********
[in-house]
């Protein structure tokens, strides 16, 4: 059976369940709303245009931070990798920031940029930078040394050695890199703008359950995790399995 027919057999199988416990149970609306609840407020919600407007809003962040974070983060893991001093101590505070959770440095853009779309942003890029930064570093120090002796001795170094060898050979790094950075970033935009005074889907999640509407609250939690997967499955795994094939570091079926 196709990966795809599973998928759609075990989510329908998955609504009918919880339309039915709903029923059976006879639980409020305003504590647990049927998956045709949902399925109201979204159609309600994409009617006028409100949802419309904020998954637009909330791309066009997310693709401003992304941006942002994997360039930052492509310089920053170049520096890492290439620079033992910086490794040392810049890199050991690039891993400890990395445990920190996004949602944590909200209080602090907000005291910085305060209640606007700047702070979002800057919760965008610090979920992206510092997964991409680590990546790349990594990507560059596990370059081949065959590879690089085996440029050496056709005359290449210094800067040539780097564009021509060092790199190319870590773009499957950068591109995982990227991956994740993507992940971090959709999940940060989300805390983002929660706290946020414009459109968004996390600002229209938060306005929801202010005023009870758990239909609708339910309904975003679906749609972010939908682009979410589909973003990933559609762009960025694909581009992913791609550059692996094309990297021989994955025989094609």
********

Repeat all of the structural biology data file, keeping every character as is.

[in-house]
């Protein structure tokens, strides 16, 4: 059976369940709303245009931070990798920031940029930078040394050695890199703008359950995790399995 027919057999199988416990149970609306609840407020919600407007809003962040974070983060893991001093101590505070959770440095853009779309942003890029930064570093120090002796001795170094060898050979790094950075970033935009005074889907999640509407609250939690997967499955795994094939570091079926 196709990966795809599973998928759609075990989510329908998955609504009918919880339309039915709903029923059976006879639980409020305003504590647990049927998956045709949902399925109201979204159609309600994409009617006028409100949802419309904020998954637009909330791309066009997310693709401003992304941006942002994997360039930052492509310089920053170049520096890492290439620079033992910086490794040392810049890199050991690039891993400890990395445990920190996004949602944590909200209080602090907000005291910085305060209640606007700047702070979002800057919760965008610090979920992206510092997964991409680590990546790349990594990507560059596990370059081949065959590879690089085996440029050496056709005359290449210094800067040539780097564009021509060092790199190319870590773009499957950068591109995982990227991956994740993507992940971090959709999940940060989300805390983002929660706290946020414009459109968004996390600002229209938060306005929801202010005023009870758990239909609708339910309904975003679906749609972010939908682009979410589909973003990933559609762009960025694909581009992913791609550059692996094309990297021989994955025989094609």